Teeing Off: How the FedEx Cup playoffs have become a success

Rory McIlroy and Rickie Fowler are two names that will battle for the FedEx Cup trophy — Getty Images

Teeing Off

Rory McIlroy and Rickie Fowler are two names that will battle for the FedEx Cup trophy — Getty Images

Welcome to Teeing Off, where Devil Ball editor Shane Bacon and national columnist Jay Busbee take a day's topic and smack it all over the course. Suggest a future topic by hitting us on Twitter at @shanebacon and @jaybusbee. Today we take a look at the FedEx Cup playoffs that begin this week at the Barclays.

Bacon: It's that time of year again! No, not college football starting or the NFL getting going, but the FEDEX CUP PLAYOFFS! It's crazy to think that this is the eighth season of the FedEx playoffs, and while most were skeptical at first at the reasoning behind an end-of-season playoff in golf, it really has made the post-major PGA Tour season interesting. Am I alone here, or do you think the playoffs have become a success? 

Busbee: I am totally biased here because the TOUR CHAMPIONSHIP (you'd better use ALL THE CAPS) is right in my backyard, virtually, and I'm all in favor of covering events where I get to sleep in my own bed and not some college friend's couch. But personal biases aside, yes, I think that the playoffs are doing what they're supposed to do: bolster interest in a late-season event for a sport that otherwise would effectively shut down until April in the public eye.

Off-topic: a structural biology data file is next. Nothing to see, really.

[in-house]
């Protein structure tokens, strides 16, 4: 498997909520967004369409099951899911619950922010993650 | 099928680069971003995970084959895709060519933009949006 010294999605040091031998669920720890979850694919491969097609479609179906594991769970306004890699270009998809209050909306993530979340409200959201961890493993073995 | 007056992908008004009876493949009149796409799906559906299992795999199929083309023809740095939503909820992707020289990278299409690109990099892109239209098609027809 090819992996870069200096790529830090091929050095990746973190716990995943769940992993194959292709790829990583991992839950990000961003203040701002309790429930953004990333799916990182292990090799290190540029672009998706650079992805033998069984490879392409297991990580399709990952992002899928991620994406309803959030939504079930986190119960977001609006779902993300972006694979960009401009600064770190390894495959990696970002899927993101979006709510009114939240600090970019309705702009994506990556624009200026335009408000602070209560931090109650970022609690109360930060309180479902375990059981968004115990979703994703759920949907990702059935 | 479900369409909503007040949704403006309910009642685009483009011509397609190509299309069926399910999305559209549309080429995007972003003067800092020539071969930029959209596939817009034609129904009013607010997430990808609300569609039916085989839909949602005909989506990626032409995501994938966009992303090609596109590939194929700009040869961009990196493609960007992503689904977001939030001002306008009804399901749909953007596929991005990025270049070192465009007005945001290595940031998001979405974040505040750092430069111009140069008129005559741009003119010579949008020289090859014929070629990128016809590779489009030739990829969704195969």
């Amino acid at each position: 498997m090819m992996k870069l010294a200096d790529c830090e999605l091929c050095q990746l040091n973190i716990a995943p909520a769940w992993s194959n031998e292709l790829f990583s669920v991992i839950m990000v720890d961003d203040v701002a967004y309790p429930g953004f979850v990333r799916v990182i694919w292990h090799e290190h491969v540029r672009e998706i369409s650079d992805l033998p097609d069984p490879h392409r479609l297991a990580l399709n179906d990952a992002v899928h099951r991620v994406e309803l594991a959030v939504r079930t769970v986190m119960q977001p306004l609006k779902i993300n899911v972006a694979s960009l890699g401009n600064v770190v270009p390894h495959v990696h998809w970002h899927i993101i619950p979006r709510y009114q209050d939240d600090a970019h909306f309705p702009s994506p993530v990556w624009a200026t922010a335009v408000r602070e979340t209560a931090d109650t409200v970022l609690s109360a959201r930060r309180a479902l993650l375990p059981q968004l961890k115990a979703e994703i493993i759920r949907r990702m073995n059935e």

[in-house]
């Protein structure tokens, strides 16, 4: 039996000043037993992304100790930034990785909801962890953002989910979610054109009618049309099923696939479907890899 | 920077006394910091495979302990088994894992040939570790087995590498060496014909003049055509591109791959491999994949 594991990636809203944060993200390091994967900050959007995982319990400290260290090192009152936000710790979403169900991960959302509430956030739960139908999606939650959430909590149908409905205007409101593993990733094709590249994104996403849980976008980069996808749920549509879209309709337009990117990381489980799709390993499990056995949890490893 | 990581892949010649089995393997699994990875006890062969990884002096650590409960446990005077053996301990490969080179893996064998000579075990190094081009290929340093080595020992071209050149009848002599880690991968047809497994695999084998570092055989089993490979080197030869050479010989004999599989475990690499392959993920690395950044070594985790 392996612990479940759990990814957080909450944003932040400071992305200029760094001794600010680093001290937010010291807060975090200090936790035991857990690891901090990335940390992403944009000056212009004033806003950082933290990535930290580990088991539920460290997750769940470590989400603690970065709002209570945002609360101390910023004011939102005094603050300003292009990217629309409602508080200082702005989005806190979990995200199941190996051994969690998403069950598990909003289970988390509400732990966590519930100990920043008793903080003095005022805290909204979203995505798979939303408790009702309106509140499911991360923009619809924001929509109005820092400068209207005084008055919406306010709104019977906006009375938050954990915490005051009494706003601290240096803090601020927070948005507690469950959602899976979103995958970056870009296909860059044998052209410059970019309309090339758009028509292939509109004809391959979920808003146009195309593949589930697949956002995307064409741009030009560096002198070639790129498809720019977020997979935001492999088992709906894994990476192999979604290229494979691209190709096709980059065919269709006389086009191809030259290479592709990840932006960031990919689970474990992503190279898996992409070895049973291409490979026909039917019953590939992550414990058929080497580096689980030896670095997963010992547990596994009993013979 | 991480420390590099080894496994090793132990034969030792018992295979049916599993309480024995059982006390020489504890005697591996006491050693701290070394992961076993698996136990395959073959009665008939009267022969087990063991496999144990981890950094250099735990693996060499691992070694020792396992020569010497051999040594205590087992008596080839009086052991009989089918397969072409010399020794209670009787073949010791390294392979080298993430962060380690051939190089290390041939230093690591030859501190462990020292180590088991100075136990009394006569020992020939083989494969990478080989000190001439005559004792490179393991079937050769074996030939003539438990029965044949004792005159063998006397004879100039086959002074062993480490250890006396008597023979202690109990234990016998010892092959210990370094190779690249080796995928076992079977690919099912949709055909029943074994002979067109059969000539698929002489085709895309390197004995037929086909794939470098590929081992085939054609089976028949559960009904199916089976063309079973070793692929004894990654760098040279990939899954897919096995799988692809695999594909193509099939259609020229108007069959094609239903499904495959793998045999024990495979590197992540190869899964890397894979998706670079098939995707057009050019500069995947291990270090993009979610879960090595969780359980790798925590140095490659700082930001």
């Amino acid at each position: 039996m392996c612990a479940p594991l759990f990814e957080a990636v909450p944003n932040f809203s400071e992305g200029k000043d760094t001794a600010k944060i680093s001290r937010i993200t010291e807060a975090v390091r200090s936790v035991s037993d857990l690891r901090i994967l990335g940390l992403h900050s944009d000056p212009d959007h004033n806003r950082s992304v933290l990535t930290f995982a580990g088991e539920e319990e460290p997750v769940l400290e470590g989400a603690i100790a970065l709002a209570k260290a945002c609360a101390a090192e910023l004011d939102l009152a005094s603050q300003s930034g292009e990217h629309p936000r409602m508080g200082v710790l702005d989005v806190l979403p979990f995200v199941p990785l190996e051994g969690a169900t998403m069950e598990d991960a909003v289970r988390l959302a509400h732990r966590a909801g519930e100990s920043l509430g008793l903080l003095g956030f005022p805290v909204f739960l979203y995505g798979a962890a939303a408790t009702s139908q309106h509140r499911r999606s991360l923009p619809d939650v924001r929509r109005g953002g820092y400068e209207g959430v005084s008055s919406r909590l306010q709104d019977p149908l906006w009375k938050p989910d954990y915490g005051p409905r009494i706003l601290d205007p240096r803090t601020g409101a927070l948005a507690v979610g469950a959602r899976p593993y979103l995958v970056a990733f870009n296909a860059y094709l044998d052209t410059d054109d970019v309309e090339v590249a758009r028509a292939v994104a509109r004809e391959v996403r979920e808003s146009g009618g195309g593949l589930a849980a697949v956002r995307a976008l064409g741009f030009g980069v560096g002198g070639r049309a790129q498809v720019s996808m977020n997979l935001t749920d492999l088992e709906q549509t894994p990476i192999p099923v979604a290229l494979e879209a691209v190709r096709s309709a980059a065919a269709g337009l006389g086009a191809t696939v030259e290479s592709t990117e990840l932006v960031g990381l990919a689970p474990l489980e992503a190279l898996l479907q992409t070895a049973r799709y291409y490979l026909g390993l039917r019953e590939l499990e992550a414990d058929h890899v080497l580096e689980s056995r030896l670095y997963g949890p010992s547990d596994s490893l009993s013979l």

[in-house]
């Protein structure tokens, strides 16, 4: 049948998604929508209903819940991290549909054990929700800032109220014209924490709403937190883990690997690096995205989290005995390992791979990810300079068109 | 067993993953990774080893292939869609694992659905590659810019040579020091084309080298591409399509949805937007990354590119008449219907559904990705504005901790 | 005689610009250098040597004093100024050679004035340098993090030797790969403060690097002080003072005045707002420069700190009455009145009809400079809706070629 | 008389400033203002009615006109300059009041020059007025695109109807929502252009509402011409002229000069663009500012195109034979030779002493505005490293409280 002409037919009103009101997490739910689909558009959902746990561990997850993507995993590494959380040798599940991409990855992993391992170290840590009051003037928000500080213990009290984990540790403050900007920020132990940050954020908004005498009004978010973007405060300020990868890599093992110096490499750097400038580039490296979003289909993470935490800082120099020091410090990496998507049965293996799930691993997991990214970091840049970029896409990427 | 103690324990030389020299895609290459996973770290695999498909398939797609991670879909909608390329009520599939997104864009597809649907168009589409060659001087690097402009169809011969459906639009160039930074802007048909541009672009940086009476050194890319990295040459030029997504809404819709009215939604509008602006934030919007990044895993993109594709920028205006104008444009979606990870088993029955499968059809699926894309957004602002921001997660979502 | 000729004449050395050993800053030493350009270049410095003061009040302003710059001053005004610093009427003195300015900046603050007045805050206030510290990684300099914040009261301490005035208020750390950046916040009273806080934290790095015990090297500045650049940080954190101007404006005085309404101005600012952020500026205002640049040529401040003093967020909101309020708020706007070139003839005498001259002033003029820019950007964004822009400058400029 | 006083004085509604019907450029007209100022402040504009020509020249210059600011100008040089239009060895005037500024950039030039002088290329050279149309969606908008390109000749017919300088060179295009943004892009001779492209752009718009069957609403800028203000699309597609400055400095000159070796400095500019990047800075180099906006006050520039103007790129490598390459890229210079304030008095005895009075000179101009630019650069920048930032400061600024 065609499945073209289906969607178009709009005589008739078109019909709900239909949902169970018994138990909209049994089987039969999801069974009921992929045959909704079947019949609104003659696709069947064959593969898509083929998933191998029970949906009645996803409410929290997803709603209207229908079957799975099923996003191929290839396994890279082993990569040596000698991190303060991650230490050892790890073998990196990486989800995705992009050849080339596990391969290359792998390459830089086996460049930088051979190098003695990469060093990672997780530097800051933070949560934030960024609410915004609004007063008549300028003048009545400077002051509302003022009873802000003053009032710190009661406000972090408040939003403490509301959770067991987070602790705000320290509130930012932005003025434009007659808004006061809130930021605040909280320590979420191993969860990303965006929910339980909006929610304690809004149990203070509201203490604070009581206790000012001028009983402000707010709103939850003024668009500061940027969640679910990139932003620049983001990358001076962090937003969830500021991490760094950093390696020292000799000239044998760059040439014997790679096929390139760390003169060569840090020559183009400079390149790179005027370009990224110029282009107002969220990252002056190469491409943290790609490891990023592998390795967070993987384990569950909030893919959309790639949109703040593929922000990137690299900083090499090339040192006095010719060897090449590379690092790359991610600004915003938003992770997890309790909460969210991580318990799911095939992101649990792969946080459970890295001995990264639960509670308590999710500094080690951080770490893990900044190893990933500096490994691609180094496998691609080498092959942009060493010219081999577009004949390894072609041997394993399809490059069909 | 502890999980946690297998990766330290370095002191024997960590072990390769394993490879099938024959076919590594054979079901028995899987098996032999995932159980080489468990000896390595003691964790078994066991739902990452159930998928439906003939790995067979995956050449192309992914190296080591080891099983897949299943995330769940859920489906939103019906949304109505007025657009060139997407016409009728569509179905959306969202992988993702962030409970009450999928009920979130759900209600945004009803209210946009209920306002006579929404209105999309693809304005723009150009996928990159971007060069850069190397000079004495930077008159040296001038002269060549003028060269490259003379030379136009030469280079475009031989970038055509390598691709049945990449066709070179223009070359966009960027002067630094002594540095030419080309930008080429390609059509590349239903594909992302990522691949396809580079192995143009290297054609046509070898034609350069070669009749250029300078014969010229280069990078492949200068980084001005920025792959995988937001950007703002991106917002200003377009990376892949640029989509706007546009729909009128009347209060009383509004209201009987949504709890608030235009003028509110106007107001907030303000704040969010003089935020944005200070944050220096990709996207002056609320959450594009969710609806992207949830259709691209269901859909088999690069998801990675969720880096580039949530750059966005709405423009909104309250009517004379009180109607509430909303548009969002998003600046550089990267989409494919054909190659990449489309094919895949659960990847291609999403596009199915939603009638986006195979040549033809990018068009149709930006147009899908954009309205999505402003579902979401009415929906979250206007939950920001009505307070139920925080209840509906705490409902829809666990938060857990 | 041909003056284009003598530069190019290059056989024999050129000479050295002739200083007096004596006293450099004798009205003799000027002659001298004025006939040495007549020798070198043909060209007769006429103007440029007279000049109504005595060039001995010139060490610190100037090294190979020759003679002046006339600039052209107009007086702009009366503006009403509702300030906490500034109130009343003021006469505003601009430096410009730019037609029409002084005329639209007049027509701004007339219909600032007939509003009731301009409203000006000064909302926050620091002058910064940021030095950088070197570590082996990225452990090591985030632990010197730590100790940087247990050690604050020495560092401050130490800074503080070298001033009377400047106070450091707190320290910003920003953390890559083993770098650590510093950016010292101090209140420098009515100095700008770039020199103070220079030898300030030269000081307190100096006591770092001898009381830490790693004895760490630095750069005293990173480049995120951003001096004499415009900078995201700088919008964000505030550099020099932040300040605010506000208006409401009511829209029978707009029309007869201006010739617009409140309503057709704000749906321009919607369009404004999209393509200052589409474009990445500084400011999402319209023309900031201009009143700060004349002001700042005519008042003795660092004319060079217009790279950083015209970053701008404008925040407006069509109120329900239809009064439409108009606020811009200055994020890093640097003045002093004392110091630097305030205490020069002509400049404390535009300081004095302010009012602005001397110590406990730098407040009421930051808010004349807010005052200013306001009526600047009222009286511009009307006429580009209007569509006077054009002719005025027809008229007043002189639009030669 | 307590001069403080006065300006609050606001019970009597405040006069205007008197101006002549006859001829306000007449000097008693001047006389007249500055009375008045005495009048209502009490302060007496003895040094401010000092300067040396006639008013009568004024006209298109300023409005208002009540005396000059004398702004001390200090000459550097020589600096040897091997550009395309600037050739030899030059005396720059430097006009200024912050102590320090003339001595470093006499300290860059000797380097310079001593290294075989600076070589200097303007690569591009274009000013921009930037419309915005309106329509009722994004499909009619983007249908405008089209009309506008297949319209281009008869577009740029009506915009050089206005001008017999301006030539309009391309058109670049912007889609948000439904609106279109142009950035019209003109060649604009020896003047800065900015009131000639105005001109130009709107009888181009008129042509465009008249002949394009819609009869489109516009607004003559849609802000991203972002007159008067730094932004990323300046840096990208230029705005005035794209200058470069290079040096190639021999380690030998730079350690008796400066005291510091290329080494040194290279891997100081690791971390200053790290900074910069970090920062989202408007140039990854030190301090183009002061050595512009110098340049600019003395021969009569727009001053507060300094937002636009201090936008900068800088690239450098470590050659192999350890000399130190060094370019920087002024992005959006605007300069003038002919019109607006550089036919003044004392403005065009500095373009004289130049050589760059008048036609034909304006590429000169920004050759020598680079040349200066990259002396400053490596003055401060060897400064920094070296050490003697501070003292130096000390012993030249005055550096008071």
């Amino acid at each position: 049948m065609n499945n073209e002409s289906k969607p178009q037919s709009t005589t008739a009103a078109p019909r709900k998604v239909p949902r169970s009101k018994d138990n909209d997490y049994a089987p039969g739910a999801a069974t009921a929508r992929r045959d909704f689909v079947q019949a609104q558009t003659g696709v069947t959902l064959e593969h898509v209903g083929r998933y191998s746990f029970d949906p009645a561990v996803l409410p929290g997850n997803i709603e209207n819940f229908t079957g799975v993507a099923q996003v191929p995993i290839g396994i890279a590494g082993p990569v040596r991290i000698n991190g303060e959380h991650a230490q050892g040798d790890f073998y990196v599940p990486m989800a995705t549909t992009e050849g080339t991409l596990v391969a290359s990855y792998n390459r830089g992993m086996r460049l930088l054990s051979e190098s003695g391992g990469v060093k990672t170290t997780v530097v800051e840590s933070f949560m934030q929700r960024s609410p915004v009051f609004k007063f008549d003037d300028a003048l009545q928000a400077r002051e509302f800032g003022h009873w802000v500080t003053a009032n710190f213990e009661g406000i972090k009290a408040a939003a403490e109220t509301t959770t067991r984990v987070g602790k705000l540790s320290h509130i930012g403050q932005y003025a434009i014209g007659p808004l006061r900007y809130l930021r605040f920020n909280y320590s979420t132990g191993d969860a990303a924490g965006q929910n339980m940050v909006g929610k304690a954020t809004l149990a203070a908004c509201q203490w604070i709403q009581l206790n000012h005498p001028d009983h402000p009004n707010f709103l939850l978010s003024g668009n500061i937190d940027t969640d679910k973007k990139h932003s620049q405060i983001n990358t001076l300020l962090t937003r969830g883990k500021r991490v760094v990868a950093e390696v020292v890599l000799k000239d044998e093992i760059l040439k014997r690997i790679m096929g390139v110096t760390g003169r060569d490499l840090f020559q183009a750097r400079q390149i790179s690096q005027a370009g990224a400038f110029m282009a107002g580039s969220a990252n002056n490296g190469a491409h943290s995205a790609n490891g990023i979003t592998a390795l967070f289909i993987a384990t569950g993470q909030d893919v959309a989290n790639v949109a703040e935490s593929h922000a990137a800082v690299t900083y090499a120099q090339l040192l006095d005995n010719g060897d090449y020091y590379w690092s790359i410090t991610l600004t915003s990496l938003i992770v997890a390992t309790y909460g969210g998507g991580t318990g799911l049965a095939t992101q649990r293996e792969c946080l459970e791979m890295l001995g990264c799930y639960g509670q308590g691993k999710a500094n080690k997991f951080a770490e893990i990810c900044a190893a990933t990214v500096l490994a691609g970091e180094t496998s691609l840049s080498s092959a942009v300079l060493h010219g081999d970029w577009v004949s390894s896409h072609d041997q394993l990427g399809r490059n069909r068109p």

Now, I'm curious as to your perspective: do you think this is a legitimate full-season excitement, or is it more about getting fired up over these last few weeks?

Bacon: It seems more and more as the purses grow and the interest in the European Tour increases, it's really tough to get all the top names in the same field for non-majors, so that is the reason I get the most excited. We call the big four "majors" because someone long ago named them as such, but isn't a "major" really just the best in the world competing against each on the same stage? That's the thing I find cool about the playoffs. Rory and Bubba were paired together at the PGA, and they're paired together again this week. Justin Rose, Jason Day, Adam Scott, Rickie Fowler, Sergio ... they're all in the field, and to me, that constitutes a big event. And for all of it to come together as we head to the Ryder Cup, that's pretty cool.

We do always ask this question, and I'll bring it up again — is there something that can change about the playoffs to get non-golf fans interested, or is this just going to be an insurmountable problem considering all the other sports that are coming back at the same time?

Busbee: The way that golf structures its calendar, this is a flat-out impossible problem to get around. You've got college and pro football firing up, and that's going to consume the attention of all but the fans who could tell the difference between Zach Johnson and Dustin Johnson. It's just the way it is, at least until another golfer breaks through into the cultural mainstream the way whatsisname did a few years back.

Rory is close. Rory's already a must-watch player in the golf world, and if he plays well all the way through to East Lake, you can expect him to rate high in the highlight shows. (Not above SEC football and Johnny Manziel, of course. Let's not get crazy.) But absent him, it's just impossible for anybody to move the needle with the casual fan.